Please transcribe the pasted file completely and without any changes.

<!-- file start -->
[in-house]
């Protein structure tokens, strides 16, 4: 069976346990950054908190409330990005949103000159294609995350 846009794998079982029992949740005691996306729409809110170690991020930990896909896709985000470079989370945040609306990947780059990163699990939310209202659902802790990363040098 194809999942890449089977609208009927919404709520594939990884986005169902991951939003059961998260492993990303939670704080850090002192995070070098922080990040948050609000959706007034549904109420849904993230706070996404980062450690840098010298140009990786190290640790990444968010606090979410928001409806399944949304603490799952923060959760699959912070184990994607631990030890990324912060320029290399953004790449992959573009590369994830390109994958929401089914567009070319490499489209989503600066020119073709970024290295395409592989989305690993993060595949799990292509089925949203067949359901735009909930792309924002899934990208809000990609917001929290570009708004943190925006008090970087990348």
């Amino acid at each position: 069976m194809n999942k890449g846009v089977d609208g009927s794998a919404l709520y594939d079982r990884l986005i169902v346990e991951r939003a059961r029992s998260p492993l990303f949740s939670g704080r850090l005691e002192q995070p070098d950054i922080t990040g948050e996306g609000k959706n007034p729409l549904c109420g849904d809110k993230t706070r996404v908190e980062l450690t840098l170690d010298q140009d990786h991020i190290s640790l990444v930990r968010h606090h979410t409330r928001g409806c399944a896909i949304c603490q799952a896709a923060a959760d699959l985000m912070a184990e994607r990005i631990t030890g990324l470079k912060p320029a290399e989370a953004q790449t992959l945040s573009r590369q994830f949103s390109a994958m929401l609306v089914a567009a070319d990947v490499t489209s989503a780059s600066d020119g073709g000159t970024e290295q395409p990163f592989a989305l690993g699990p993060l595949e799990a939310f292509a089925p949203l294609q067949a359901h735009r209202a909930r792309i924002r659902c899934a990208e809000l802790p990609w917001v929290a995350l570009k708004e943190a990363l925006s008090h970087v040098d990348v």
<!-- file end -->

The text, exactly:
[in-house]
């Protein structure tokens, strides 16, 4: 069976346990950054908190409330990005949103000159294609995350 846009794998079982029992949740005691996306729409809110170690991020930990896909896709985000470079989370945040609306990947780059990163699990939310209202659902802790990363040098 194809999942890449089977609208009927919404709520594939990884986005169902991951939003059961998260492993990303939670704080850090002192995070070098922080990040948050609000959706007034549904109420849904993230706070996404980062450690840098010298140009990786190290640790990444968010606090979410928001409806399944949304603490799952923060959760699959912070184990994607631990030890990324912060320029290399953004790449992959573009590369994830390109994958929401089914567009070319490499489209989503600066020119073709970024290295395409592989989305690993993060595949799990292509089925949203067949359901735009909930792309924002899934990208809000990609917001929290570009708004943190925006008090970087990348």
């Amino acid at each position: 069976m194809n999942k890449g846009v089977d609208g009927s794998a919404l709520y594939d079982r990884l986005i169902v346990e991951r939003a059961r029992s998260p492993l990303f949740s939670g704080r850090l005691e002192q995070p070098d950054i922080t990040g948050e996306g609000k959706n007034p729409l549904c109420g849904d809110k993230t706070r996404v908190e980062l450690t840098l170690d010298q140009d990786h991020i190290s640790l990444v930990r968010h606090h979410t409330r928001g409806c399944a896909i949304c603490q799952a896709a923060a959760d699959l985000m912070a184990e994607r990005i631990t030890g990324l470079k912060p320029a290399e989370a953004q790449t992959l945040s573009r590369q994830f949103s390109a994958m929401l609306v089914a567009a070319d990947v490499t489209s989503a780059s600066d020119g073709g000159t970024e290295q395409p990163f592989a989305l690993g699990p993060l595949e799990a939310f292509a089925p949203l294609q067949a359901h735009r209202a909930r792309i924002r659902c899934a990208e809000l802790p990609w917001v929290a995350l570009k708004e943190a990363l925006s008090h970087v040098d990348v």